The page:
However, Kat is the princess of gravity and practice makes perfect. It won’t take long before you’re juggling the R1 and L1 buttons to float and slam into the ground, onto the side of buildings, under bridges, or best of all, right at an enemy’s face. If you thought you’ve seen all an open-world environment had to offer, wait till you see it upside-down.
And what an environment it is. Moving to the PlayStation 4 has allowed Team Gravity to improve draw distances and expand the map by 2.5 times. I’m not one to gush over map size since it boils down to quality over quantity, and Gravity Rush 2 does have of areas you’d see and forget; nonetheless, they do incentivize exploration.
Scattered throughout the area are challenges and side quests that serve to test player abilities and develop Jirga Para Lhao, a new port city. There are even new online features for added longevity, such as treasure hunting or ghost challenges (time trials). But what really gets someone to check every nook and cranny are the collectible gems, both a public power source and the key to Kat’s upgrades. Unlike the first game, these only go towards improving her combat abilities; her other attributes are tied directly to the story and side missions. We had hard limits the last time anyway, and I tended to max out the gravity powers first, so I’m not bothered by this change.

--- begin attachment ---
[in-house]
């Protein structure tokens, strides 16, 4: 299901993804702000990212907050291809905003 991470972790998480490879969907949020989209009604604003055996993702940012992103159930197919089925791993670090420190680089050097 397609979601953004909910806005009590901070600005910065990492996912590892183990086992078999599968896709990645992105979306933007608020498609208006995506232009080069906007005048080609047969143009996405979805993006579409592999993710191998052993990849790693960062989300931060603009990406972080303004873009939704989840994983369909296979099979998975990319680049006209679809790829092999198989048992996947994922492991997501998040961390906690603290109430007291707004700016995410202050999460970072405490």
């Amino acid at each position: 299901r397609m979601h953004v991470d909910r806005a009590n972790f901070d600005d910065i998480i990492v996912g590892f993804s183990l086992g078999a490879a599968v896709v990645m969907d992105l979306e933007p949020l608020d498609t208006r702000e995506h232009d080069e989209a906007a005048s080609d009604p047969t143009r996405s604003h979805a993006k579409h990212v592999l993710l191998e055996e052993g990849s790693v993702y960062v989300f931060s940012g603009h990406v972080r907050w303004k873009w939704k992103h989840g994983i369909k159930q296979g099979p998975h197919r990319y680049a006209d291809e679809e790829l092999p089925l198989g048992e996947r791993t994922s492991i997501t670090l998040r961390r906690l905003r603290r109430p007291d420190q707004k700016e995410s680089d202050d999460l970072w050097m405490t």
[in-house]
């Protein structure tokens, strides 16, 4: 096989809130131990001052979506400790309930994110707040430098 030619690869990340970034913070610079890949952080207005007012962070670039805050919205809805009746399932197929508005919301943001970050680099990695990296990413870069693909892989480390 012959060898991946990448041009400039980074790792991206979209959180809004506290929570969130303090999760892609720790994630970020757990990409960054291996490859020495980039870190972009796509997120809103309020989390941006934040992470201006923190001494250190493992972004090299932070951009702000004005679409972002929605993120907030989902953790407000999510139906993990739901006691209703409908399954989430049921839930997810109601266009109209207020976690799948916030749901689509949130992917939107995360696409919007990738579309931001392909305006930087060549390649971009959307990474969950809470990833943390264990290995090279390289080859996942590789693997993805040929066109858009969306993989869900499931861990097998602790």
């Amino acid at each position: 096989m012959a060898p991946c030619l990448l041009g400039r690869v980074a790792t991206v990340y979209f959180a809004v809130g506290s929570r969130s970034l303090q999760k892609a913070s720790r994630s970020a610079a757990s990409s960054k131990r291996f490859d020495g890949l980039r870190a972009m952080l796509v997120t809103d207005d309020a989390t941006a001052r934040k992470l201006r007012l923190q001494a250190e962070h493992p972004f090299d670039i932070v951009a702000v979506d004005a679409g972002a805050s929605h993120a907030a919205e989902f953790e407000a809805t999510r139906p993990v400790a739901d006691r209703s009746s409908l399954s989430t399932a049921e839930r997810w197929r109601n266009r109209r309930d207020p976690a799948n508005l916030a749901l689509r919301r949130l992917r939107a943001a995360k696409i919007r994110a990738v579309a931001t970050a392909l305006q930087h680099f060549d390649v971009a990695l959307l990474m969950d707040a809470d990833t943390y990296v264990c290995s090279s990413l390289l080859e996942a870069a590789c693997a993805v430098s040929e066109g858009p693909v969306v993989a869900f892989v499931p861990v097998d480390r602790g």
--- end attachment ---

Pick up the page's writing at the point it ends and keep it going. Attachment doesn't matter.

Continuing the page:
New in Gravity Rush 2 are special gems called talismans, which can be equipped for certain buffs. They lean towards flavor than substance at the end of the day but it is a nice personal touch. The true game-changers are Kat’s ability to create projectiles from her environment – simply launch chairs and tables at foes rather than relying on the gravity kick all the time – as well as new gravity styles they’re calling attribute tunes.
Swiping up or down on the DualShock 4’s touchpad activates either Lunar or Jupiter, lowering and increasing gravity’s effects respectively. It’s the one addition I adore the most, improving navigation and combat in a way that linear stat upgrades could never achieve. Other than modifying Kat’s speed and attack power, they alter her gravity throws as well, allowing players to better respond to the situation.
One of those situations would be the boss fights. If you’ve seen or tried the demo with that mech in the marketplace, then I’m pleased to say that the rest of the bosses are just as varied and entertaining. Thanks to the fact that Kat can do more than just gravity kicks, each encounter calls for a different approach, even calling the dodge button into service more often.